20. Mr. Dahlan (Employer, Saudi Arabia) thanked the Director for the excellent report submitted to the Board. He called upon the Centre to support the countries of Asia during the crisis they were currently experiencing and hoped that the activities tailored to Arab countries, especially those for employers' organizations and economic operators, would be further developed. He endorsed the new initiatives scheduled for 1998 in the fields of distance training and of enhancing cooperation with universities and research institutions.

21. The Director thanked all those who had expressed satisfaction with results achieved. He stressed that this was due to team work and shared the compliments with all the staff of the Centre. He also thanked those present for the suggestions they had made over the last few years, and which have been very useful in improving the Centre's functioning and in cutting its costs. He acknowledged the valuable support given by the Italian Government, by the Piedmont Region, by the City of Turin, by the Istituto Bancario San Paolo di Torino, the Cassa di Risparmio di Torino and the Turin Association for the Centre, as well as by the Flemish Community of Belgium, the Walloon Region of Belgium, France, the United States, Switzerland, Spain, Sweden, Norway, Ireland, the United Kingdom, Japan, Austria and Denmark. He stressed that integration with the ILO was also closely connected with a coordinated and progressively integrated approach by the ILO and the Centre to mobilizing resources, which was facilitated by the responsibilities that he exercised in this relation for the ILO itself in Geneva. New steps towards further integration could be taken in this area, for example when budgets were prepared or through staff mobility. He assured the Employers' group that evaluation efforts would continue and that, if the financial resources were available and if sufficient activities were envisaged, the Centre would set up an ACT/EMP focal point. Since the Second Development Plan and the current Staff College Project were both due to finish at the end of the year 2000, the Director thought that, as the Workers' Vice-Chairman had pointed out to him, before that date considerable thought would have to be given to placing the Centre fully at the service of the ILO and the United Nations system, and to adjusting its functioning and its financing accordingly. He reiterated the Centre's commitment to tripartism. The slight fall in participants from central and eastern Europe was explained both by a significant project funded by the World Bank having reached its conclusion and by the growing difficulty of mobilizing resources. Closer cooperation with recipients to delineate fund-raising strategies and priorities better would allow stronger participation by the countries of that region. Moreover, the efforts to increase the Centre's participation in the PHARE and TACIS programmes, as well as in those of the European Training Foundation for top officials and executives from Eastern Europe would continue. With regard to privatization, he pointed out that there already existed a programme that could usefully be developed for Asia in close cooperation with the Bangkok Office. In conclusion, he promised that the new management team would spare no effort to follow up on the Board's recommendations in a spirit of openness.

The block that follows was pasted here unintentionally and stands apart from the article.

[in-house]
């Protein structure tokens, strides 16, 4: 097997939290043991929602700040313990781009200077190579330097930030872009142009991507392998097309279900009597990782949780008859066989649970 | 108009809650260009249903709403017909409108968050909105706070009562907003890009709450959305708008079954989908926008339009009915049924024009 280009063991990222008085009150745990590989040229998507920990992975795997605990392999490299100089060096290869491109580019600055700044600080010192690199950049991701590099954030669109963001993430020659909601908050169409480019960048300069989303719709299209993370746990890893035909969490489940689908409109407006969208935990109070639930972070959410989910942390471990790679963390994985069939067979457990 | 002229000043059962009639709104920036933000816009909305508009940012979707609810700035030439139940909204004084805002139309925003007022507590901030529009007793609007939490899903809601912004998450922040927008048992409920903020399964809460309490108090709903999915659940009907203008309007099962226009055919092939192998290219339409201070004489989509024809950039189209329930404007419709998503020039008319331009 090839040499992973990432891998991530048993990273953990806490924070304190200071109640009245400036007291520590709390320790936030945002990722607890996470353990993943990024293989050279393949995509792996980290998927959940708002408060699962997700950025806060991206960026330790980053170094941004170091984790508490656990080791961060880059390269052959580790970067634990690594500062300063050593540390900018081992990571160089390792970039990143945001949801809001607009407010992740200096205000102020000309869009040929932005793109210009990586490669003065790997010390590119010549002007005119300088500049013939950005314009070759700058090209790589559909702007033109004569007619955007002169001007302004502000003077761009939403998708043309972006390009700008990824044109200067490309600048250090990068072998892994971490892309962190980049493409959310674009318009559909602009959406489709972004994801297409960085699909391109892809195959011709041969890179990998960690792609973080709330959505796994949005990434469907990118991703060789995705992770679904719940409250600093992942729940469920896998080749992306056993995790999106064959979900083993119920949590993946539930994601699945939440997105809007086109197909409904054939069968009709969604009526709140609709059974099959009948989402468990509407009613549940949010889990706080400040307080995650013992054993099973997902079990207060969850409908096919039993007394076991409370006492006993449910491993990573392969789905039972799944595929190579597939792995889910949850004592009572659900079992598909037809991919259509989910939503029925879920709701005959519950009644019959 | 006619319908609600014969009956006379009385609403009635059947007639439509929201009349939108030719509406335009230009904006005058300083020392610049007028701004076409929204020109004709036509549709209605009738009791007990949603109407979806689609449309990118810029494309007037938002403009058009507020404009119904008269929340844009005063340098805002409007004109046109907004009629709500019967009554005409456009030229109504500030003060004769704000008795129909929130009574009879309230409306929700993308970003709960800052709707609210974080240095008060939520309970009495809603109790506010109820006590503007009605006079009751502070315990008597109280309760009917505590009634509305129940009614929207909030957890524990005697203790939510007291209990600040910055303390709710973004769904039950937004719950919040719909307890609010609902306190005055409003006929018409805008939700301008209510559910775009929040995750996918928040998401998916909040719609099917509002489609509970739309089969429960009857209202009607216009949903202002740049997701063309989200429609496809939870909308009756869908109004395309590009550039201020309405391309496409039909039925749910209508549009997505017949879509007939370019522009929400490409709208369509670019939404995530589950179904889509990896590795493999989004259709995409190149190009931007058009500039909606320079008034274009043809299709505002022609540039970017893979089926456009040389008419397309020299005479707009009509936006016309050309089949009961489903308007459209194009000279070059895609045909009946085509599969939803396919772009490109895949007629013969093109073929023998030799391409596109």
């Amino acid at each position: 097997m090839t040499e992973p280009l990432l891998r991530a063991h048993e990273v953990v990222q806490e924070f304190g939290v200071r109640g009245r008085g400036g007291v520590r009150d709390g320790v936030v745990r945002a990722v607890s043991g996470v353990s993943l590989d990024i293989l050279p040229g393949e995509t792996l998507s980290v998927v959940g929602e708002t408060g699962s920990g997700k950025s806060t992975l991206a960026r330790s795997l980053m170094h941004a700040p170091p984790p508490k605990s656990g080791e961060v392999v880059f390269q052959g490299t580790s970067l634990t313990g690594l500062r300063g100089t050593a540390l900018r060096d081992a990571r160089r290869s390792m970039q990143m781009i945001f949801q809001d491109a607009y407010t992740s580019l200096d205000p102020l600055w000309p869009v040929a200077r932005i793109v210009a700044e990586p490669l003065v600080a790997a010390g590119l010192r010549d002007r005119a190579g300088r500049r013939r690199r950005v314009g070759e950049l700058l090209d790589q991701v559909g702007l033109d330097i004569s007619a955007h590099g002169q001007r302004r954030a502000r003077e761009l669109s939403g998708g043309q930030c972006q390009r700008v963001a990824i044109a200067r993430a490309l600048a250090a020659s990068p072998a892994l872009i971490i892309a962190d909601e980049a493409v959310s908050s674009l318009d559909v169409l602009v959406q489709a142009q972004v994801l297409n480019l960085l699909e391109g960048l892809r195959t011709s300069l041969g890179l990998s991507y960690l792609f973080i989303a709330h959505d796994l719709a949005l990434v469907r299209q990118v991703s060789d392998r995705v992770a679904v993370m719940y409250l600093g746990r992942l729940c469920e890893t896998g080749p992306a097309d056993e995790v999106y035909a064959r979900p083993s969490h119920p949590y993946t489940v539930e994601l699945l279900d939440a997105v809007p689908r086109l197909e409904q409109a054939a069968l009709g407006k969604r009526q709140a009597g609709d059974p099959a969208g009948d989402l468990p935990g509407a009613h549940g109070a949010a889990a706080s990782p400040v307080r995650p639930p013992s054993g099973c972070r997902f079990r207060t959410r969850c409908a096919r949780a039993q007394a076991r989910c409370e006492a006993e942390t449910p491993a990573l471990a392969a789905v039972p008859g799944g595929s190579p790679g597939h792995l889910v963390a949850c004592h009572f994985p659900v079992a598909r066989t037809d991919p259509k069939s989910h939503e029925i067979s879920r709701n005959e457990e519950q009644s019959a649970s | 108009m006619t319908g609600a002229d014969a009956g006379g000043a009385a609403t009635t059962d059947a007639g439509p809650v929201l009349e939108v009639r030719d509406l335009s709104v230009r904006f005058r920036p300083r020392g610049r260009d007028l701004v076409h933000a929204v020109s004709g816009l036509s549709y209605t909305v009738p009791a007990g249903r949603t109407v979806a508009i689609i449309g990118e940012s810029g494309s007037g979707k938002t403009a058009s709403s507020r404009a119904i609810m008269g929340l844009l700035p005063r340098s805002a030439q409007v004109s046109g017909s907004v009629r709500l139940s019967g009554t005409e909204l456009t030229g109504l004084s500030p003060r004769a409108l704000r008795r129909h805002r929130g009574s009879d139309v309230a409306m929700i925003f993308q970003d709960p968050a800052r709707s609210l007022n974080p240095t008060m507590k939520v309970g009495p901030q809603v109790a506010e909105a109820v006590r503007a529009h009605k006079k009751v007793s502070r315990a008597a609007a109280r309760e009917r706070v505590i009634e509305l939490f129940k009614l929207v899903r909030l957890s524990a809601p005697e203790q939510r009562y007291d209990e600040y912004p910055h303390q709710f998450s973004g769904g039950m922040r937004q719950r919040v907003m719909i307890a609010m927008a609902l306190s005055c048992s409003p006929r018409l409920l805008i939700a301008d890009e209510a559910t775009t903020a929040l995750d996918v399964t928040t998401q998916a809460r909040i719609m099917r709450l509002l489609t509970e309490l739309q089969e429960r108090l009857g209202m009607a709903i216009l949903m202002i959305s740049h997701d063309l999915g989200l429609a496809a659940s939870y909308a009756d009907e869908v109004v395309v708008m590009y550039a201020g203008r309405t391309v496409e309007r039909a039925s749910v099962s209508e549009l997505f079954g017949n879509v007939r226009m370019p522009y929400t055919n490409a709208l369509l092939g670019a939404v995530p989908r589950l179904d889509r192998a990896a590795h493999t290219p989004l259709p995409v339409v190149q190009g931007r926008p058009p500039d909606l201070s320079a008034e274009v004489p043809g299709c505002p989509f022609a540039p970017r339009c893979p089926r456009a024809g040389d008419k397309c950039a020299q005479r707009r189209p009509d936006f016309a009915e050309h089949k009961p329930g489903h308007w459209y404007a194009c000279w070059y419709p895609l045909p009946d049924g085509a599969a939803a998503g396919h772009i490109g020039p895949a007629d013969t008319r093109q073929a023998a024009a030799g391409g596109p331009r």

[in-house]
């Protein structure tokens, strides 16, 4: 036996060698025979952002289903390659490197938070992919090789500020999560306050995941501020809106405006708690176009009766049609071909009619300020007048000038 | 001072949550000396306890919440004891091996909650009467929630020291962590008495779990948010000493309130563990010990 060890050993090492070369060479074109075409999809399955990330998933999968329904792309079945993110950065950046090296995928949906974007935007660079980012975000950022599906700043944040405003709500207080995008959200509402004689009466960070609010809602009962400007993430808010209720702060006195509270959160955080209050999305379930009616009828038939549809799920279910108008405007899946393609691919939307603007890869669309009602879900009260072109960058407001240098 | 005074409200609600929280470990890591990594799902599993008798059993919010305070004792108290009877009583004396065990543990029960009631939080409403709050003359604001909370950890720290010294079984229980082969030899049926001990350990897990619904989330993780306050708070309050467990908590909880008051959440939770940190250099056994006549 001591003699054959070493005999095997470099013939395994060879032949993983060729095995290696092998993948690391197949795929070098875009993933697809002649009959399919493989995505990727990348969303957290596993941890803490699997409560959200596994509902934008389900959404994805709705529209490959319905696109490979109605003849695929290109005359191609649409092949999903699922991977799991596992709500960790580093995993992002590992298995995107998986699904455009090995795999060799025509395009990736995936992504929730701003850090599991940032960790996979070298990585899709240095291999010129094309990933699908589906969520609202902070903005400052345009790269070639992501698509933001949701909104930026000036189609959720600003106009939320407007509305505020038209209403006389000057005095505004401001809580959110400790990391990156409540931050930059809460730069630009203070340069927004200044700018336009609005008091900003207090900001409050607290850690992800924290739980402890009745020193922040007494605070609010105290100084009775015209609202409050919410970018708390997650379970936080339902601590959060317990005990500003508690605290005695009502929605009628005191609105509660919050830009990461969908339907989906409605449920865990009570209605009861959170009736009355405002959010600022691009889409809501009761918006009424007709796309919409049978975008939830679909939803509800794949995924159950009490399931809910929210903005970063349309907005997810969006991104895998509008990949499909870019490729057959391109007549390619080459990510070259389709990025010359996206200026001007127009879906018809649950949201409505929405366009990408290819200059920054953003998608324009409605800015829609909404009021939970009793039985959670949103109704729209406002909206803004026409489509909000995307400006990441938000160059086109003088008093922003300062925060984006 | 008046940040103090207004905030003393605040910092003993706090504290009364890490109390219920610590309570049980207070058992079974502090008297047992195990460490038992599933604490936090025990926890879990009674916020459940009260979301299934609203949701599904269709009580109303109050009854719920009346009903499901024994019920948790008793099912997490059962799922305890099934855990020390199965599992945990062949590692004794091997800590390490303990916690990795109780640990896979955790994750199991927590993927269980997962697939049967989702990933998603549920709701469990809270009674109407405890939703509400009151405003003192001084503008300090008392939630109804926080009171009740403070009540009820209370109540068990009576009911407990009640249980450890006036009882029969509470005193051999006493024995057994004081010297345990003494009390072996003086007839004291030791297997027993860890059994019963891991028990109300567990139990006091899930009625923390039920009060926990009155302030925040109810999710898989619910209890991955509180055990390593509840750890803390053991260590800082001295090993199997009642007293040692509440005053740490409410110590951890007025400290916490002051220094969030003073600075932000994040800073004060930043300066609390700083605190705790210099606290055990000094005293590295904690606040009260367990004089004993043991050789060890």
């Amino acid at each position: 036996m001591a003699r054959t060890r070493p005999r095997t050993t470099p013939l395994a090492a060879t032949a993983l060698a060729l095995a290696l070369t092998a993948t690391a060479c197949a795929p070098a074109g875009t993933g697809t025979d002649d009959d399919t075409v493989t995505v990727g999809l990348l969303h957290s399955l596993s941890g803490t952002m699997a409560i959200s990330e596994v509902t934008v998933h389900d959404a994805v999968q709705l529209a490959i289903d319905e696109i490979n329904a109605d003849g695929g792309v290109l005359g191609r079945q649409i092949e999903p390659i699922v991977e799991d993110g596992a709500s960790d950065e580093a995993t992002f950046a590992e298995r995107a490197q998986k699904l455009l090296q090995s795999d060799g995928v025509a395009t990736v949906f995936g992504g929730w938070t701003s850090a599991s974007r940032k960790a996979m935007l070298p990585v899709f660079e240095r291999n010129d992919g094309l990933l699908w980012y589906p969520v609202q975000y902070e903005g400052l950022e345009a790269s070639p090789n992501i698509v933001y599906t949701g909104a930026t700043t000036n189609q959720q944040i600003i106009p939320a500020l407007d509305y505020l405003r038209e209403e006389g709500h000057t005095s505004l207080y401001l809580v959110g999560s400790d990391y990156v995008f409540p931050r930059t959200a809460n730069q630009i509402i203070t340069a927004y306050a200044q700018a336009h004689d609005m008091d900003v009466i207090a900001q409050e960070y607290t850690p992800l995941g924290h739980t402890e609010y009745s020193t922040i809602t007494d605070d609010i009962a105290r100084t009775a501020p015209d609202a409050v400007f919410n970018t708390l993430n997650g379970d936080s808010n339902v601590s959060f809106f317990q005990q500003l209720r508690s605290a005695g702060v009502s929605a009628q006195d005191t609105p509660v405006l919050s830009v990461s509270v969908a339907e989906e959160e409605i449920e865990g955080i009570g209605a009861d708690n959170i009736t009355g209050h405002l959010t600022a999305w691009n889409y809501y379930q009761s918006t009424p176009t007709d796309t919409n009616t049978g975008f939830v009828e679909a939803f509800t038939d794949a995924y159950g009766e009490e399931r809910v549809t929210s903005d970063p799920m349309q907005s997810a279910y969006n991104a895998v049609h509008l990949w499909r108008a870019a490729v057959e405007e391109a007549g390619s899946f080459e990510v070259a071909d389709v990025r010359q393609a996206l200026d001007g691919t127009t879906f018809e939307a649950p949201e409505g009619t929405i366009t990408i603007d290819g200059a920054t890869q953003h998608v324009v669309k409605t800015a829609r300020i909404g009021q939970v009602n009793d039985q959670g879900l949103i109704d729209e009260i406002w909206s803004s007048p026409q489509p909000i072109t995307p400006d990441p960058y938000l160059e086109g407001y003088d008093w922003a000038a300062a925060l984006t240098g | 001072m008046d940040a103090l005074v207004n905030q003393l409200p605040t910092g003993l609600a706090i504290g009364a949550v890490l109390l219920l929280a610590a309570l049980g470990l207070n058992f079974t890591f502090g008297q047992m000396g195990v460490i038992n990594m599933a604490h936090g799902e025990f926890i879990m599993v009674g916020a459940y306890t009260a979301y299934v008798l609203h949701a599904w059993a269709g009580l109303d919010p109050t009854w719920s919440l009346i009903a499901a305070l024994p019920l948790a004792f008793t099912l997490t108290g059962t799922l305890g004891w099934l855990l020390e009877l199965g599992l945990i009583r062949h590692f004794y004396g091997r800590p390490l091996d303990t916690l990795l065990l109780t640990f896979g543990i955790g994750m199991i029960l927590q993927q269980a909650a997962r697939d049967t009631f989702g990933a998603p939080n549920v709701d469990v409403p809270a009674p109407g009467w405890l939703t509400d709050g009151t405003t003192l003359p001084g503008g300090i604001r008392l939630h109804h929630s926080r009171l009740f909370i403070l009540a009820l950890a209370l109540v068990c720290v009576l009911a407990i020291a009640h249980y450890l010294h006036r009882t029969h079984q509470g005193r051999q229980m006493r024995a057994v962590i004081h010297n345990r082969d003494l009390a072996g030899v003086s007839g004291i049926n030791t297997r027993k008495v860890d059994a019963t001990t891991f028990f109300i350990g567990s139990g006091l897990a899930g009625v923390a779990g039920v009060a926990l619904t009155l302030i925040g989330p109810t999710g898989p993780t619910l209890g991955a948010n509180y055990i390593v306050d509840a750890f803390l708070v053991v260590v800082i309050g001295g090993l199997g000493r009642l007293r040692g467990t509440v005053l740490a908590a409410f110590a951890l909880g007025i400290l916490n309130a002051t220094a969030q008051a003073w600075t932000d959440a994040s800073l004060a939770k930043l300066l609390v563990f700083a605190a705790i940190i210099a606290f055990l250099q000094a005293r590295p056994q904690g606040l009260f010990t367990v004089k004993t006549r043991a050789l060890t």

22. In closing the discussion, the Chairman thanked Mr. Owuor for his kind words. He recalled that in 1989 he had pointed out to the Director, Mr. Trémeaud, that the ILO would be unable to increase its financial support to the Centre, which should therefore seek alternative means of mobilizing resources. He considered that the results and the projects examined throughout the discussion proved that the message had been understood perfectly. He particularly emphasized the esteem in which he held Mr. Trémeaud and all those who worked with him, and congratulated them for all they had achieved over the last ten years.

23. The Board approved paragraph 95 and the budget proposals of the Centre for 1999, summarized in paragraph 27 and in the synopsis presented in the table in Information Annex I of document CC 60/2 "Report on the implementation of the programme and budget for the current financial year (1998) and programme and budget proposals for the 1999 financial year". It also took note of documents CC 60/1; CC 60/1/Add.1; CC 60/1/Add.2; CC 60/1/Add.3 and CC 60/2/Add.1.

Reports of the Management Training Committee
and the Trade Union Training Committee
(Third item on the agenda)

24. The Chairman called upon the representatives of the Management Training Committee and the Trade Union Training Committee to present the reports of their meetings to the members of the Board.

25. Ms. Sasso-Mazzufferi, representative of the Management Training Committee, drew the Board's attention to several paragraphs in the report. The evaluation and follow up on participants had yielded encouraging results. This important initiative was one to pursue. The Committee welcomed the increased participation by women in the programmes, and the higher number of sponsors. She stressed the importance of the intercultural exchanges between participants. The Centre's resources should be allocated more equitably in favour of programmes which supported employers' organizations. In conclusion, she wished to see employers participating more in the Centre's activities and, above all, activities linked to SME development being given higher priority.